A trial court judge in New York City has rejected a motion to dismiss the Attorney General’s suit against President Donald J. Trump and the Trump Foundation, holding that a sitting President may be sued in a civil action based on unofficial acts. The AG has sued Trump, three children also serving as trustees, and the Foundation for breach of fiduciary duty, waste and wrongful related party transactions, and has sought to terminate the foundation and bar the individual defendants from serving as directors of nonprofit organizations. (See Ready Reference Page: “The Charges Against the Trump Foundation”)
The Court said the defendants failed to cite a single case in which a court has dismissed a civil action against a sitting president on Supremacy Clause grounds where the action is based on the president’s unofficial acts. On the contrary, the Attorney General cited the U.S. Supreme Court’s decision in Clinton v. Jones, where the Supreme Court held that the president does not have immunity and is “subject to the laws” for “unofficial acts.”
“The allegations raised in the Petition do not involve any action taken by Mr. Trump as president and any potential remedy would not affect Mr. Trump’s official federal duties,” the Court said.
The Court also rejected three other arguments that the court lacked jurisdiction over a sitting president. The defendants argued that state court proceedings should not be permitted against sitting presidents because they can reflect “local prejudice” against “unpopular” federal officials. “State courts, however, possess the same ability as federal courts to dismiss vexatious lawsuits,” the Court said.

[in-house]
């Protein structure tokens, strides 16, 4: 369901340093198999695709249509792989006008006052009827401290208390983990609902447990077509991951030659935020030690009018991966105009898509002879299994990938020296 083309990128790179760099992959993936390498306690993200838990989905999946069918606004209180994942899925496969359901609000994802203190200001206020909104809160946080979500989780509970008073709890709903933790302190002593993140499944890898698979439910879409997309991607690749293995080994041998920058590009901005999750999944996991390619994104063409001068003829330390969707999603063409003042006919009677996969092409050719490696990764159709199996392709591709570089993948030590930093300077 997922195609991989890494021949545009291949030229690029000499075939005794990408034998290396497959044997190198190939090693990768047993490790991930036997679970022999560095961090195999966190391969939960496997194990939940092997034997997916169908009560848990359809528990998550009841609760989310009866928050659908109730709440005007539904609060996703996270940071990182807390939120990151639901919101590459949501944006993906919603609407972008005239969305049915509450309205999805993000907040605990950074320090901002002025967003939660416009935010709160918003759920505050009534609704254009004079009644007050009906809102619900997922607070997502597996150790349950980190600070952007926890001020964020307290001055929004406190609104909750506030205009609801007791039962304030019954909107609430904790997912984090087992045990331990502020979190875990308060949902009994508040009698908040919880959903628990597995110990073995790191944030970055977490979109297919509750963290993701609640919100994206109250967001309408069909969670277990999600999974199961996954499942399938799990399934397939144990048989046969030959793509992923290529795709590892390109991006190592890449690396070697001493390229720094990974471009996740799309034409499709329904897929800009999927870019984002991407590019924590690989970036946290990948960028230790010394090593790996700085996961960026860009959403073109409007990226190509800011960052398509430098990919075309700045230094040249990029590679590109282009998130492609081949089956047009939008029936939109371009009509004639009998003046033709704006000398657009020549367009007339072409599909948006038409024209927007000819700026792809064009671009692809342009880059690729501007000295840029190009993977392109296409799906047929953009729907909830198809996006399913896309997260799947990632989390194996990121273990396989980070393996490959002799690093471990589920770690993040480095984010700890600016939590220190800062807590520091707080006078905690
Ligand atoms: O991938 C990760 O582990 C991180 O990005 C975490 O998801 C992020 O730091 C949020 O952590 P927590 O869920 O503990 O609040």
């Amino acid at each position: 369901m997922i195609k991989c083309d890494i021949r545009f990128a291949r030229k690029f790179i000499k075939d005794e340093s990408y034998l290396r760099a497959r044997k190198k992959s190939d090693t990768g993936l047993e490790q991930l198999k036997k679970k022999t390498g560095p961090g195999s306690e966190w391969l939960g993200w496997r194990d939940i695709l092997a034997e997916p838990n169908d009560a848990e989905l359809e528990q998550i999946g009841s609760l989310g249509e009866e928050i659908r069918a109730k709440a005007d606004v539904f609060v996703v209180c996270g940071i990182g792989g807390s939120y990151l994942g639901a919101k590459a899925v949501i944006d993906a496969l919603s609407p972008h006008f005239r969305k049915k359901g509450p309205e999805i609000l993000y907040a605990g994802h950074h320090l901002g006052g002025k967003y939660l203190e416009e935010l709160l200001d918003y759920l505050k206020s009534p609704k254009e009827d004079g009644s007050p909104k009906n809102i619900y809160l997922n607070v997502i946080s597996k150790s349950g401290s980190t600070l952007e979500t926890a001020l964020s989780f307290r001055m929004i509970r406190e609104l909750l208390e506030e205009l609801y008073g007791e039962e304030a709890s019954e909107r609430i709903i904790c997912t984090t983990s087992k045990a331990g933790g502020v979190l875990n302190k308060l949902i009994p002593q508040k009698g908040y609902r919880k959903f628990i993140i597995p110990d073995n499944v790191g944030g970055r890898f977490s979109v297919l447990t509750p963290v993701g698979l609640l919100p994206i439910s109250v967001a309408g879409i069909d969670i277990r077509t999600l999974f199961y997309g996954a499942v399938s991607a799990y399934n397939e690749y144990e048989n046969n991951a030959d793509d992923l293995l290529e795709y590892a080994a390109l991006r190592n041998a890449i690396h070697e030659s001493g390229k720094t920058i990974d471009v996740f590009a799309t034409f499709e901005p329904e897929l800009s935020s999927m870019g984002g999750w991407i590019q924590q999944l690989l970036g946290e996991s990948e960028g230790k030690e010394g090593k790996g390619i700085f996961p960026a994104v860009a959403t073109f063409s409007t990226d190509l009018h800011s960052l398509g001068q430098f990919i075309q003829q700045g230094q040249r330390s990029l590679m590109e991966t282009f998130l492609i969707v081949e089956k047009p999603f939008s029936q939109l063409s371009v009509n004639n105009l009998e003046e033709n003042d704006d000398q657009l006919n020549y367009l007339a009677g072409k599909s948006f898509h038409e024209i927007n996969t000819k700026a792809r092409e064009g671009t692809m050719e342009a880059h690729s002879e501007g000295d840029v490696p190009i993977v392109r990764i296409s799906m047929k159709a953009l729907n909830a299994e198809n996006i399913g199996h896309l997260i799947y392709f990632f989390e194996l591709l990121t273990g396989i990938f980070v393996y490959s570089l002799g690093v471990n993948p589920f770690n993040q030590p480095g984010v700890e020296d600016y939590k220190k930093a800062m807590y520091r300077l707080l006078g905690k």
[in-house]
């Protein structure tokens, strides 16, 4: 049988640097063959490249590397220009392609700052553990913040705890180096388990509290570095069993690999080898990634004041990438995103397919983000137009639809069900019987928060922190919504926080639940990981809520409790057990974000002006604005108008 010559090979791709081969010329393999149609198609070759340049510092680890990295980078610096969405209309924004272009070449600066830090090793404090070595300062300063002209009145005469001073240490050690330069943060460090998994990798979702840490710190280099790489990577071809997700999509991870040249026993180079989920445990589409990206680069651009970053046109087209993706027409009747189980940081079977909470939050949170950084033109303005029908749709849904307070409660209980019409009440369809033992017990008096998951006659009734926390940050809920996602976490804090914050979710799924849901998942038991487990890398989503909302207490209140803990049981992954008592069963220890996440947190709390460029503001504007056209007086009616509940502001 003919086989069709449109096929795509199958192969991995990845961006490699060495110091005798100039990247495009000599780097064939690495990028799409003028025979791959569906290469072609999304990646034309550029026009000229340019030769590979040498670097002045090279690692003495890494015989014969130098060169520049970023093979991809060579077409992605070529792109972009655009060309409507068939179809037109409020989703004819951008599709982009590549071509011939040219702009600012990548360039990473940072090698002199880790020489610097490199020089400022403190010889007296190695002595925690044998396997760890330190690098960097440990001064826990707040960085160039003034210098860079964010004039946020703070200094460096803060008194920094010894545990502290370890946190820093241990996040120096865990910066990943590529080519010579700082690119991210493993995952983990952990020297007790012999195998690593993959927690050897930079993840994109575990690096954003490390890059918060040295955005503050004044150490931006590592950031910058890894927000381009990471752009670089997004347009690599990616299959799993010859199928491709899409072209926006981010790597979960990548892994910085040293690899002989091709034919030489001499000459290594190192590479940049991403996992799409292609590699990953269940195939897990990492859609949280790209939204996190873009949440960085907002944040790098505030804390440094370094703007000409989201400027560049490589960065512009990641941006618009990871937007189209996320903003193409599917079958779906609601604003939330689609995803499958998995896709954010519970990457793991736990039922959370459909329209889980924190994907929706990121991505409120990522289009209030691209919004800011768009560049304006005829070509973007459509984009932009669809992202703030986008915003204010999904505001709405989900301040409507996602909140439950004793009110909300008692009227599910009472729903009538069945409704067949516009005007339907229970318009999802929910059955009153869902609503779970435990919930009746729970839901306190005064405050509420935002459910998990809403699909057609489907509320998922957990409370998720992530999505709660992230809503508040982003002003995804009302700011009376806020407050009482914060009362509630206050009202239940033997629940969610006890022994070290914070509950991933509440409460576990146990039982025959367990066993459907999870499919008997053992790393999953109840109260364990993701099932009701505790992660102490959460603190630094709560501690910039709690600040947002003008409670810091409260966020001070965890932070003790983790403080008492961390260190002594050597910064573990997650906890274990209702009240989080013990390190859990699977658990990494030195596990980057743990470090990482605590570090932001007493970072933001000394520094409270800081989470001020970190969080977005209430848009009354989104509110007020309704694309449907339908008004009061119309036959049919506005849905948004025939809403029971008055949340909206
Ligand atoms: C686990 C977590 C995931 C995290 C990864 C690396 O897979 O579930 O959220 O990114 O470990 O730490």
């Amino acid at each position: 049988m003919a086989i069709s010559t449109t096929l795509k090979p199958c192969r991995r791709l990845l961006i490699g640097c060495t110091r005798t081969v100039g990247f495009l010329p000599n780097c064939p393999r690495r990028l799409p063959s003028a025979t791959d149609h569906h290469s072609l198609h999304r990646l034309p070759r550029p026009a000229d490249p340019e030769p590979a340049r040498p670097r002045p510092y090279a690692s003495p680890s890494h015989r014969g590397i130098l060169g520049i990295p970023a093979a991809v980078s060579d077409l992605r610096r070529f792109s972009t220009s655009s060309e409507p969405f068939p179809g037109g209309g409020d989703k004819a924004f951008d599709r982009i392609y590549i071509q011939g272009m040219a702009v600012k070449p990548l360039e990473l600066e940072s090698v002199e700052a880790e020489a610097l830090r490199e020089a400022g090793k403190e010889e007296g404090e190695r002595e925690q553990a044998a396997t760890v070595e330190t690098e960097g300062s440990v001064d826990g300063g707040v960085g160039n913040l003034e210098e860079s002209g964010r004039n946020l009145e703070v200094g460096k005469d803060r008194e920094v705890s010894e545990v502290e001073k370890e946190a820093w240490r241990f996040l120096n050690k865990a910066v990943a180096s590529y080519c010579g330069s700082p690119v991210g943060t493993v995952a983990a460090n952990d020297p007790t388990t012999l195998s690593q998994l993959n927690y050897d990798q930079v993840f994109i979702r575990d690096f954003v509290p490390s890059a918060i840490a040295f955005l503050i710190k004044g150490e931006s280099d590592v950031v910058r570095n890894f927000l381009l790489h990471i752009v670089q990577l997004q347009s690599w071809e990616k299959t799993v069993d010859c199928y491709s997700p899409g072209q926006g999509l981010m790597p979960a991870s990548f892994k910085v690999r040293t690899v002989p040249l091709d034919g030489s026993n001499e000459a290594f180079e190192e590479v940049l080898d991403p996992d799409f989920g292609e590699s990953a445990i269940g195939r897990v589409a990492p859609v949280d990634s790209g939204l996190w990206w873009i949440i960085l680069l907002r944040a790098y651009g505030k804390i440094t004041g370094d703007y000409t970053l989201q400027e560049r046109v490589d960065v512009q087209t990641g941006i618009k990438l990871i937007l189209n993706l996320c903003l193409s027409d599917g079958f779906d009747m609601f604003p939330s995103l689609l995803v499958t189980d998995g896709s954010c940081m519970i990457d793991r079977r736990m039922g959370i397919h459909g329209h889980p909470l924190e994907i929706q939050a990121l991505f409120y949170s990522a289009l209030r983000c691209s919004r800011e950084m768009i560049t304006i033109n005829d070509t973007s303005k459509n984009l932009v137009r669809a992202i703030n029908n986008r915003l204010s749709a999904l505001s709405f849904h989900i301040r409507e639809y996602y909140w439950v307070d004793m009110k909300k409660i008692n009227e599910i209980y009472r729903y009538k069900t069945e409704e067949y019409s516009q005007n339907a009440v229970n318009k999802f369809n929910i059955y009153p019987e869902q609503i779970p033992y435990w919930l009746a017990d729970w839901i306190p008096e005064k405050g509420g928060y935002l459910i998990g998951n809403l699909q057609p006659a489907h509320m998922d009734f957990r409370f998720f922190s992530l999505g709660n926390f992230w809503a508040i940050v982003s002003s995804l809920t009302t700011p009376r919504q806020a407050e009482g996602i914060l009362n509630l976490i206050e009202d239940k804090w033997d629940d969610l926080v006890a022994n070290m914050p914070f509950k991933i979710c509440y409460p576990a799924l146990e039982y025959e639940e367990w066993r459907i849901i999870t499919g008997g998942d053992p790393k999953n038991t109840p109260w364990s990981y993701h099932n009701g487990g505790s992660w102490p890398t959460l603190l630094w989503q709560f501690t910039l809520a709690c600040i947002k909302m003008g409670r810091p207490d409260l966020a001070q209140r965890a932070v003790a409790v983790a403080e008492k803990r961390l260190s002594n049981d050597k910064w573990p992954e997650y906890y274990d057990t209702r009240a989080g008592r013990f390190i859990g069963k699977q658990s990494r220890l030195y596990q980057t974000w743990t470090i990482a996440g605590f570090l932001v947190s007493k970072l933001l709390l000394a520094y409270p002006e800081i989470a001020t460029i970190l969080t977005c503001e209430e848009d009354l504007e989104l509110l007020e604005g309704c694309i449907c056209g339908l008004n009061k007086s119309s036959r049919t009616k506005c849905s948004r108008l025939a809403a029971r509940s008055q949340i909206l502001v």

The defendants argued that federal courts are better able to manage cases against a sitting president to avoid interfering with official duties, but the Court called the argument “meritless.” State courts are equally capable of accommodating the president’s needs and of giving deference to presidential responsibilities, it wrote.
Finally, the defendants argued that federal courts are better suited to address legal issues that arise in cases against federal officials. But “here, resolution of the petition is governed entirely by New York law, thus a federal court’s alleged superior knowledge of federal law is inapposite,” it said.
The Court also rejected claims to dismiss based on the statute of limitations, stating that the complaint alleged a “continuing wrong” from continuous and pervasive failure of the trustees to fulfill their fiduciary duties.
The Court dismissed other objections raised to specific counts of the complaint. (People v. Trump, Supreme Ct., New York County, Index No. 451130/2018, 11/23/18.)